Recent history shows that Silvio cannot be trusted when it comes to the future of some of the top players the club has held. In summer 2012, while in the midst of a financial heartache, the club sold Zlatan Ibrahimovic and Thiago Silva to Paris Saint-Germain for roughly €60m, this coming off a near repeat for the Serie A title the season before. The Brazilian centre-half repeatedly stresses that he wished to remain at the club and never forced a transfer, but that merely meant nothing to Silvio who made a valiant effort to balance the books by pawning off two of his most valued assets. Then there is the sale of Riccardo Saponara after just eight appearances for the club, which is simply too easy to attack at this point. It’s done and over with, but ever so often, it needs to pulled from the vault in order to make a point. Getting back on track, the point is that the future of Donnarumma isn’t so cut and dry.

There is no debating Gigio’s talent. His lengthy 6 foot 5 frame, imposing presence in net – at the youthful age of 17 – and pure God-given ability are a rarity in this era, or any for that matter. Through 22 starts for current 6th place Milan, Donnarumma has tallied eight clean-sheets to go along with an impressive 0.77 goals/match rate making him practically untouchable by today’s standards when presented with the entire picture. But, when discussing the future of Donnarumma at Milan, it’s not as simple to predict. The club could yet again miss out on Champions League football and the riches that come along with qualifying with a top-three finish. Many times, clubs are handcuffed into shopping their in-demand stars in order to recuperate financially from an unfulfilling campaign, which has become a major issue for the Italian giants. It’s also understood that while Donnarumma has expressed his desire to stay on with his dream club at the San Siro, super-agent Mino Raiola represents him and we all know what effect that has on the transfer front. Sure, Raiola and Milan have a strong bond when it comes to players’ future. Along with Donnarumma, Raiola represents Mario Balotelli, Rodrigo Ely, Ignazio Abate and Giacomo Bonaventura however, those men are not a 17-year old potential heir to Gianluigi Buffon’s throne in Italy. Again, this is a complex scenario for Milan, and their supporters, to be in.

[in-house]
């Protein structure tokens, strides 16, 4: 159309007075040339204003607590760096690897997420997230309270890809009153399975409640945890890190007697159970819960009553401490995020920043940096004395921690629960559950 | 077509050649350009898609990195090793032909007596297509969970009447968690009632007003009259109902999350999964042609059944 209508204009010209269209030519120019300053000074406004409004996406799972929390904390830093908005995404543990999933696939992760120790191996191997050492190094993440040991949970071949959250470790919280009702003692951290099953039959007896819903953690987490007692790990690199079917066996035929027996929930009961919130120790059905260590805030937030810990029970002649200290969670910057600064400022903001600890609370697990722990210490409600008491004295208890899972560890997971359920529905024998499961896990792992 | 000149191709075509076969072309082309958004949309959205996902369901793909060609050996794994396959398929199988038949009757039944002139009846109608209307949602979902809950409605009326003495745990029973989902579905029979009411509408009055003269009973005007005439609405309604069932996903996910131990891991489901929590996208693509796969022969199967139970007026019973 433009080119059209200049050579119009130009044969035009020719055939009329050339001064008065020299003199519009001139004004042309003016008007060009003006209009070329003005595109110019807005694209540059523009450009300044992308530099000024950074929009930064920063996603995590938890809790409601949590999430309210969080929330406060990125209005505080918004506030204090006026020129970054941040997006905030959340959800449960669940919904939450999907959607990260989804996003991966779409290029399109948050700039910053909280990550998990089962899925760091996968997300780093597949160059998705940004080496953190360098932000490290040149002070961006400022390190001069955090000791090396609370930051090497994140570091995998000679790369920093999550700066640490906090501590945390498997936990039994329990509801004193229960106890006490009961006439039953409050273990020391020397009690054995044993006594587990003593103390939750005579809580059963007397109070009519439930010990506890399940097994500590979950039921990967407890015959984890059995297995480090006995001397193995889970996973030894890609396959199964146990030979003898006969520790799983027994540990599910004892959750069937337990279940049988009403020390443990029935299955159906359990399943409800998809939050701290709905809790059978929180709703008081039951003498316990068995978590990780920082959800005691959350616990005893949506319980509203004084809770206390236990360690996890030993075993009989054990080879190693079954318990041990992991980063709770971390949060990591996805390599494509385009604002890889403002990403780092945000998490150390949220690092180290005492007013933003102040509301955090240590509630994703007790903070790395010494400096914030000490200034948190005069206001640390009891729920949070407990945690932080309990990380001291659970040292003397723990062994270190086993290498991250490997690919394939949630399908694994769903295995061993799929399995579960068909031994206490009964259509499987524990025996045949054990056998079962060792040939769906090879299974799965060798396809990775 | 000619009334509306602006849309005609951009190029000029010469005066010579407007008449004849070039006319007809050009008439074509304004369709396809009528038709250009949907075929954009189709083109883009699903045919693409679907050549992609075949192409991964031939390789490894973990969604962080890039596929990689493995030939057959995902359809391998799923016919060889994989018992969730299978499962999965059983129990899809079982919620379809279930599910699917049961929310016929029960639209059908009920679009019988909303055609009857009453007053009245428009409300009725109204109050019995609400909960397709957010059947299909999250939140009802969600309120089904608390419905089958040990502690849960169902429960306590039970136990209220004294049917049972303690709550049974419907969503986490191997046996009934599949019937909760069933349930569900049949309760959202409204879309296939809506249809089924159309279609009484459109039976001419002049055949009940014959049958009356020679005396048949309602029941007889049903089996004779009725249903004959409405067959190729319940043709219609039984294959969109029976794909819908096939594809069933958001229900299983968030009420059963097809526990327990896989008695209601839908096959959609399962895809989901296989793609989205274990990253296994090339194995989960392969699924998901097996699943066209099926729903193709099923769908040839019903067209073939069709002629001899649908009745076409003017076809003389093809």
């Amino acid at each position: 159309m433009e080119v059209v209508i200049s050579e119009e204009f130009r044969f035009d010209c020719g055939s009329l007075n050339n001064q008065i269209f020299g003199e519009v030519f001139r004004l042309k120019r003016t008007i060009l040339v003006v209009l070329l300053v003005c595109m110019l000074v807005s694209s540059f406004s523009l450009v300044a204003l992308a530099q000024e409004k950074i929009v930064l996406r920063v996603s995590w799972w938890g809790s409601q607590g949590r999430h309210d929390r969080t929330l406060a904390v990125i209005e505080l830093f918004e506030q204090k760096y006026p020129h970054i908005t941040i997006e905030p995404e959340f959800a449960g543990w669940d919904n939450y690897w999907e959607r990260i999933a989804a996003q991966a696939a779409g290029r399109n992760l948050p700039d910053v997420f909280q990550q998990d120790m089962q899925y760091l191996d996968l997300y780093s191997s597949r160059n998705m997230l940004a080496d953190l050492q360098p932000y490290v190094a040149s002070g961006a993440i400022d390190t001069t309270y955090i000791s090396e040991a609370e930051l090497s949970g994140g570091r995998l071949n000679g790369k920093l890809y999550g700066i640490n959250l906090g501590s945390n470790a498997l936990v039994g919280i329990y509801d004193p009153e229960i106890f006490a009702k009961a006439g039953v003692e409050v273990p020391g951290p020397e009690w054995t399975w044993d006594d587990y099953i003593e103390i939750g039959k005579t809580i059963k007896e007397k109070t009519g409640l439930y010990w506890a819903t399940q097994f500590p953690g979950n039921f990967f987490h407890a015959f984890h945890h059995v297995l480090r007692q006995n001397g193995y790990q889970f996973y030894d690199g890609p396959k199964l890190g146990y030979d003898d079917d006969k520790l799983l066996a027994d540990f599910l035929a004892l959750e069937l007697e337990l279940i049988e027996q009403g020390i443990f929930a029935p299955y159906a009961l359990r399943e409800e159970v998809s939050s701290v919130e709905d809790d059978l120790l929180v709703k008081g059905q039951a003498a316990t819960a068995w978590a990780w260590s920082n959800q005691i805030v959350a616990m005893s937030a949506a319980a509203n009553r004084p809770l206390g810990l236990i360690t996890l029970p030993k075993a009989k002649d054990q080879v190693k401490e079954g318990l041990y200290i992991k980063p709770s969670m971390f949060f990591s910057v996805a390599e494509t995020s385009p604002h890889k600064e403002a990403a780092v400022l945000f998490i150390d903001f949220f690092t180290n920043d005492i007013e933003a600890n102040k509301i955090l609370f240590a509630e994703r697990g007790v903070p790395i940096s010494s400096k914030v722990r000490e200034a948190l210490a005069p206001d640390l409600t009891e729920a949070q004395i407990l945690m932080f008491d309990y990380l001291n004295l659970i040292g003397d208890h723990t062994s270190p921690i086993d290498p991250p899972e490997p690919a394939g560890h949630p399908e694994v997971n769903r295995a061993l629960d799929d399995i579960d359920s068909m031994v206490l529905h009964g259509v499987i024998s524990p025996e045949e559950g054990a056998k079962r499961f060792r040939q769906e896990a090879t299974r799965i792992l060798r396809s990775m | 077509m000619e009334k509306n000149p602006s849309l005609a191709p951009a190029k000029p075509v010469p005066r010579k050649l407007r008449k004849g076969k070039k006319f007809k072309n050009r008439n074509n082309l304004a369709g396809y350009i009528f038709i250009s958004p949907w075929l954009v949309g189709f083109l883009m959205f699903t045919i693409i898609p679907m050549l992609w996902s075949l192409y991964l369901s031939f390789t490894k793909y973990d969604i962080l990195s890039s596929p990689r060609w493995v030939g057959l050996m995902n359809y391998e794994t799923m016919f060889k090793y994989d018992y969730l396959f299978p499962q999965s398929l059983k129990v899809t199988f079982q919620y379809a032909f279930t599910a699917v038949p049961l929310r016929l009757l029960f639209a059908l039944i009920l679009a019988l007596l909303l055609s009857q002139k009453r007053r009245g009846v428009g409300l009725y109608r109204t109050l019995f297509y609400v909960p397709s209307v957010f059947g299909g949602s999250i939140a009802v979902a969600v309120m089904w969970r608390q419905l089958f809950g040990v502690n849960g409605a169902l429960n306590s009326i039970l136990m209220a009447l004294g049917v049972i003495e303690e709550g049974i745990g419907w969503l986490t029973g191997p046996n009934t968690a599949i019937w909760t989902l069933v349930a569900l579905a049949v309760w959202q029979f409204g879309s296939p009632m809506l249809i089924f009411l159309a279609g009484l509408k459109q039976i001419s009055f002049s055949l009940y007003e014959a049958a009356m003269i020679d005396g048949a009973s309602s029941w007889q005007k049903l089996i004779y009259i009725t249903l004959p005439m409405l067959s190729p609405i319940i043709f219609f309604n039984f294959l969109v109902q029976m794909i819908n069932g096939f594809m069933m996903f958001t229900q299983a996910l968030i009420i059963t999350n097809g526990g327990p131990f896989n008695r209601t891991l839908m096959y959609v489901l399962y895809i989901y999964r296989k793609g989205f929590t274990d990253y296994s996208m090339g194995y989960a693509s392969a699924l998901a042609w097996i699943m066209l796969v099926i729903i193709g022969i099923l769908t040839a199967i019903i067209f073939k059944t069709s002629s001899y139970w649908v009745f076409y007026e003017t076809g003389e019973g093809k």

Of course, the thought of selling him is ludicrous. Yet, fans of the club (the majority at least) have learned that logical thinking and reasoning does not apply to Milan’s dealings. They often go against the grain, even if it comes at the price of enraging their most valued investors: the supporters. Unfortunately, this is no career mode in FIFA 16. We don’t hold the fate of our youngsters in our battered and bruised Playstation controller. We are devoted supporters on the sidelines, crossing our fingers with every impending transfer window, holding on for dear life that we don’t end up disappointed and with one-less potential superstar.